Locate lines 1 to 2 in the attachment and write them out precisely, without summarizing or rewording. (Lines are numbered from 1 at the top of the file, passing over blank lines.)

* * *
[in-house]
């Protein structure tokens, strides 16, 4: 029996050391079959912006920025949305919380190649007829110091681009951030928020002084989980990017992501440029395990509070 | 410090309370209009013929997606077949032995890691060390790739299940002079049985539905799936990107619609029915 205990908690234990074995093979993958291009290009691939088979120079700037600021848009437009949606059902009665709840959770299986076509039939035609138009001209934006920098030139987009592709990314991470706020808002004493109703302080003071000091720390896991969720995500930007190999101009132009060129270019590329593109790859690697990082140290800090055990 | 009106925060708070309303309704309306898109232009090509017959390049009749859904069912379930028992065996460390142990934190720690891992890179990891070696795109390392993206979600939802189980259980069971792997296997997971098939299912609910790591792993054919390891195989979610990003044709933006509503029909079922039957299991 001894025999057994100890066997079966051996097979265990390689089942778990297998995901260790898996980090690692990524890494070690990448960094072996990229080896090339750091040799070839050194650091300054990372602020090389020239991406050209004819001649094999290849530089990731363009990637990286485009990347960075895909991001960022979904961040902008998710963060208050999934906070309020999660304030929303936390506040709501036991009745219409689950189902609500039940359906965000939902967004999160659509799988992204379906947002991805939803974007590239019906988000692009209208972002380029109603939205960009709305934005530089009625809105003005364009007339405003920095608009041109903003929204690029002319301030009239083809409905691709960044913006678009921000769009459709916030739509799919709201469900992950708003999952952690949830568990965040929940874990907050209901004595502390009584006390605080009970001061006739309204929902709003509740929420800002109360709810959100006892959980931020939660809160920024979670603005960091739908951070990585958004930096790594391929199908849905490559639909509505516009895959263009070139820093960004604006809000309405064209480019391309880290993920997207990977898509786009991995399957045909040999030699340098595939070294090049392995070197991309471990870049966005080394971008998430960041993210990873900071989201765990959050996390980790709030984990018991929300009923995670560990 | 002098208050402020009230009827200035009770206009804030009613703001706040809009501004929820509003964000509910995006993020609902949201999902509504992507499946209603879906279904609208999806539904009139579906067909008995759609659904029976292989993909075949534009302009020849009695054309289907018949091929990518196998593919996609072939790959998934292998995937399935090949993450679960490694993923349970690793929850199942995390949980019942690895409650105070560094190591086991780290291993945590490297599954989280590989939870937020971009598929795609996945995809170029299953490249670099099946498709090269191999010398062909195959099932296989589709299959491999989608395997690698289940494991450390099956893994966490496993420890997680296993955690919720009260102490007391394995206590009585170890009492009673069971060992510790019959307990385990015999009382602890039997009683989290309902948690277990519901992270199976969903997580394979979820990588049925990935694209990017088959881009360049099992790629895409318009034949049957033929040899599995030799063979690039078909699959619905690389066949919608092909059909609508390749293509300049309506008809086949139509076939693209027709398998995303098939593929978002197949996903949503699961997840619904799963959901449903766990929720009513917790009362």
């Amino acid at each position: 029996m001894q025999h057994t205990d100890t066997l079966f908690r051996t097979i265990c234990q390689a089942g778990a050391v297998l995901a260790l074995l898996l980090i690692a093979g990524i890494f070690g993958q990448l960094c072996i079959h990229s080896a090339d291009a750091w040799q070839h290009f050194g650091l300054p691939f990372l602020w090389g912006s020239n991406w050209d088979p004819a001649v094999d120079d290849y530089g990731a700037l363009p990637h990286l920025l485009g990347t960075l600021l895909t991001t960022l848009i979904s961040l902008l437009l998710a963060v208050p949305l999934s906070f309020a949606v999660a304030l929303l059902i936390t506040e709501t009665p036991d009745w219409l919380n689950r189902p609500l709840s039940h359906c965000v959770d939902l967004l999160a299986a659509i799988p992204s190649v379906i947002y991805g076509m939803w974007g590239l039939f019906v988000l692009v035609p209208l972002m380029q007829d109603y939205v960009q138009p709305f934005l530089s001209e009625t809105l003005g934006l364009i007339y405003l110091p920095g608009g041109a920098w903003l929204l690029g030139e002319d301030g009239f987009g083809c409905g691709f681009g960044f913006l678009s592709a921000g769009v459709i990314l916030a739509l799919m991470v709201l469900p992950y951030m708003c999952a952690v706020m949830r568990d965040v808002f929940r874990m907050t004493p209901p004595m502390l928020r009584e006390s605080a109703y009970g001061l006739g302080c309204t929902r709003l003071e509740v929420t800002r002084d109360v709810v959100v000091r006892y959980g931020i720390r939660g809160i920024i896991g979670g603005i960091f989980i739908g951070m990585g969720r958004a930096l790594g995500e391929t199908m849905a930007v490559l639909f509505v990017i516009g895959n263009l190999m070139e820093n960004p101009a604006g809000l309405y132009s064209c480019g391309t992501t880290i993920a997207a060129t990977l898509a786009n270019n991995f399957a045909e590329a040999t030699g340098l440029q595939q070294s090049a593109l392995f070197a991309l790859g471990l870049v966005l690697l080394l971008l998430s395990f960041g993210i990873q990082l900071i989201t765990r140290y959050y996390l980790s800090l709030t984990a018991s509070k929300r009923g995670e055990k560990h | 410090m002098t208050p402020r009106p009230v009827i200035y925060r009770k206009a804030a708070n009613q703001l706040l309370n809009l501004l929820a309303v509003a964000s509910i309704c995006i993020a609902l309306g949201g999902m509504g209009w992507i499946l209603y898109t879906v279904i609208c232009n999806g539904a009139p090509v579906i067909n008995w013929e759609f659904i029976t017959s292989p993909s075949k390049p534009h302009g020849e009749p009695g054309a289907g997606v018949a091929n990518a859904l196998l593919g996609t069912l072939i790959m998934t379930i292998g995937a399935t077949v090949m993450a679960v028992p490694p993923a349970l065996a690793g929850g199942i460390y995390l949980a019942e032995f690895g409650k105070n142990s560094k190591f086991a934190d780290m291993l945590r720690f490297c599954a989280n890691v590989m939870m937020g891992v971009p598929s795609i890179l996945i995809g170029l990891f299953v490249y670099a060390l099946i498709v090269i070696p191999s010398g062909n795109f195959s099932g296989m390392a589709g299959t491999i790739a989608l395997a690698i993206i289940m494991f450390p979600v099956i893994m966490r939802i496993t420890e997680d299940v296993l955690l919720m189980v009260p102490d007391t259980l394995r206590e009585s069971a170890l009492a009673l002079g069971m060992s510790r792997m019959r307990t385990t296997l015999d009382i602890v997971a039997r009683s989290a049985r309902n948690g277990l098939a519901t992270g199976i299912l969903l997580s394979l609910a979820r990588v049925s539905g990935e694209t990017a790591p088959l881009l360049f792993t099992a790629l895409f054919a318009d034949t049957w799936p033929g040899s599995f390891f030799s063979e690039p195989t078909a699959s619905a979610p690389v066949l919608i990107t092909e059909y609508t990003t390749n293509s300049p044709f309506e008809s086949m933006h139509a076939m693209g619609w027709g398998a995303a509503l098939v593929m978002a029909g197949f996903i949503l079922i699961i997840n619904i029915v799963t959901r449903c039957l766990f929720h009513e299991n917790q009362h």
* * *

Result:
[in-house]
């Protein structure tokens, strides 16, 4: 029996050391079959912006920025949305919380190649007829110091681009951030928020002084989980990017992501440029395990509070 | 410090309370209009013929997606077949032995890691060390790739299940002079049985539905799936990107619609029915 205990908690234990074995093979993958291009290009691939088979120079700037600021848009437009949606059902009665709840959770299986076509039939035609138009001209934006920098030139987009592709990314991470706020808002004493109703302080003071000091720390896991969720995500930007190999101009132009060129270019590329593109790859690697990082140290800090055990 | 009106925060708070309303309704309306898109232009090509017959390049009749859904069912379930028992065996460390142990934190720690891992890179990891070696795109390392993206979600939802189980259980069971792997296997997971098939299912609910790591792993054919390891195989979610990003044709933006509503029909079922039957299991 001894025999057994100890066997079966051996097979265990390689089942778990297998995901260790898996980090690692990524890494070690990448960094072996990229080896090339750091040799070839050194650091300054990372602020090389020239991406050209004819001649094999290849530089990731363009990637990286485009990347960075895909991001960022979904961040902008998710963060208050999934906070309020999660304030929303936390506040709501036991009745219409689950189902609500039940359906965000939902967004999160659509799988992204379906947002991805939803974007590239019906988000692009209208972002380029109603939205960009709305934005530089009625809105003005364009007339405003920095608009041109903003929204690029002319301030009239083809409905691709960044913006678009921000769009459709916030739509799919709201469900992950708003999952952690949830568990965040929940874990907050209901004595502390009584006390605080009970001061006739309204929902709003509740929420800002109360709810959100006892959980931020939660809160920024979670603005960091739908951070990585958004930096790594391929199908849905490559639909509505516009895959263009070139820093960004604006809000309405064209480019391309880290993920997207990977898509786009991995399957045909040999030699340098595939070294090049392995070197991309471990870049966005080394971008998430960041993210990873900071989201765990959050996390980790709030984990018991929300009923995670560990 | 002098208050402020009230009827200035009770206009804030009613703001706040809009501004929820509003964000509910995006993020609902949201999902509504992507499946209603879906279904609208999806539904009139579906067909008995759609659904029976292989993909075949534009302009020849009695054309289907018949091929990518196998593919996609072939790959998934292998995937399935090949993450679960490694993923349970690793929850199942995390949980019942690895409650105070560094190591086991780290291993945590490297599954989280590989939870937020971009598929795609996945995809170029299953490249670099099946498709090269191999010398062909195959099932296989589709299959491999989608395997690698289940494991450390099956893994966490496993420890997680296993955690919720009260102490007391394995206590009585170890009492009673069971060992510790019959307990385990015999009382602890039997009683989290309902948690277990519901992270199976969903997580394979979820990588049925990935694209990017088959881009360049099992790629895409318009034949049957033929040899599995030799063979690039078909699959619905690389066949919608092909059909609508390749293509300049309506008809086949139509076939693209027709398998995303098939593929978002197949996903949503699961997840619904799963959901449903766990929720009513917790009362």